So what’s the bottom line on this great little generator? It’s very reasonably priced at $65.00 online. Considering the compact-quality of this device, it represents good value. And I really like the fact that, like all K-TOR products, it’s made in America and was the brainchild of an American, Ken Torino the founder and president of K-TOR.

Power Box

Moving on to the award-winning ‘Power Box’; given the compact design and relatively light weight of this unit, this powerful 20 watt (120 VAC) generator is a definite candidate for a Bug-Out bag! And from my chair it should be standard equipment in any bunker since it can offer a significant source of power when other systems fail. That said it’s a bit more complicated than the Pocket Socket in that it requires just a tad of assembly before you can begin pedaling this efficient little generator just like a bicycle! Here again the company has an excellent video that makes learning the assembly process a snap: http://www.k-tor.com/power-box-instructions/

Basically, you just snap-on the pedals and then secure the support rails to unit and you’re ready to use it. Because pedaling this unit is so easy, even kids will find it a breeze to use, even for long periods. And the potent 20 watt output allows the use of multiple devices at the same time (not to exceed 20 watts total draw), or to charge a storage battery.

I have to say that I fully expected this unit to cost several hundred dollars given its power and versatility, however, the good news is the unit sells for $195.00 online, which in my book is a bargain!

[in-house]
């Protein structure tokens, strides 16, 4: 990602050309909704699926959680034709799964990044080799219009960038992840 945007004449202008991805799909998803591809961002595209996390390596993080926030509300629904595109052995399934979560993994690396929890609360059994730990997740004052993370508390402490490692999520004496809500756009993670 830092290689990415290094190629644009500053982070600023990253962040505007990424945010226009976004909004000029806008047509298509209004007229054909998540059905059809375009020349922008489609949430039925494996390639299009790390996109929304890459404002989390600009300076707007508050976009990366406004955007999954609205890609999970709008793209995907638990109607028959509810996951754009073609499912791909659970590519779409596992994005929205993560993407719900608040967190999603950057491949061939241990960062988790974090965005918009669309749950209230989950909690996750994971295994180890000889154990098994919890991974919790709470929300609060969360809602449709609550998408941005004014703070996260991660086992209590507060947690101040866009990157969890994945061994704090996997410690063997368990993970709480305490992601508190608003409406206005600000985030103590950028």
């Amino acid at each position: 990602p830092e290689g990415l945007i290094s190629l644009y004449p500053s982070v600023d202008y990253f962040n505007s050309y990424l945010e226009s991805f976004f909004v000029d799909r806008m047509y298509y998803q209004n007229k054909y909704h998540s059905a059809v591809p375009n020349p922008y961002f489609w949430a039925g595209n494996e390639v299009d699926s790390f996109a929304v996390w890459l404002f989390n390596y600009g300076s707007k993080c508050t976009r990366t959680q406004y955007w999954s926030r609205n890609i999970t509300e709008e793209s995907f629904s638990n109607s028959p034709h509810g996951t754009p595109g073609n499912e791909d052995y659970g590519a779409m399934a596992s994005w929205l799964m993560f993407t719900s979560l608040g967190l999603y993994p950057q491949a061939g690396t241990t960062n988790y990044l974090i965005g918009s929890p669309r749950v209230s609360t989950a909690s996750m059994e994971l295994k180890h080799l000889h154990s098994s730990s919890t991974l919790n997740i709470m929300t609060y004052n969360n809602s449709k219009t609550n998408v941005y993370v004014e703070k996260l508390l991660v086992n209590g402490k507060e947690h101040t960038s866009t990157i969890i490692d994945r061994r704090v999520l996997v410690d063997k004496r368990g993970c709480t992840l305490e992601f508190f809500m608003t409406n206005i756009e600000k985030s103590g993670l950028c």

One thing I know many people will appreciate is that K-TOR is an American company and its products are American made, thereby supporting American families! And of course, K-TOR warrantees all of its products.

By having your own K-TOR human-powered generator you can bridge the ‘blackout gap’ and significantly augment the redundancy of your power sources both in emergencies and off the grid! I highly recommend both of these units.

Cheers! Capt. Bill

Capt. William E. Simpson – USMM


Twitter:  @NauticalPrepper


Find the products mentioned above as well as other human powered items by clicking on the ad banner below.


K-TOR Generators


3 Responses to “K-TOR Human-Power Generators – A Product Review”

  • Michael:

    As far as I’m concerned, $195 is several hundred dollars. Why 3 times the cost for only twice the power?

    • Ken Torino says it has to do partly with how the generators are constructed. The Pocket Socket is made with quite a bit of plastic, whereas the Power Box has more steel. Also, you can generate more power pedaling than hand cranking. If you want to know more, why not contact the company and ask them?

  • […] My guest yesterday knows all about those methods of generating electricity. He’s Ken Torino, President and Founder of K-TOR, a company that makes human powered generators. Perhaps you saw the recent review of the Pocket Socket and the Power Box by Captain William E. Simpson II. If you missed it, view it here. […]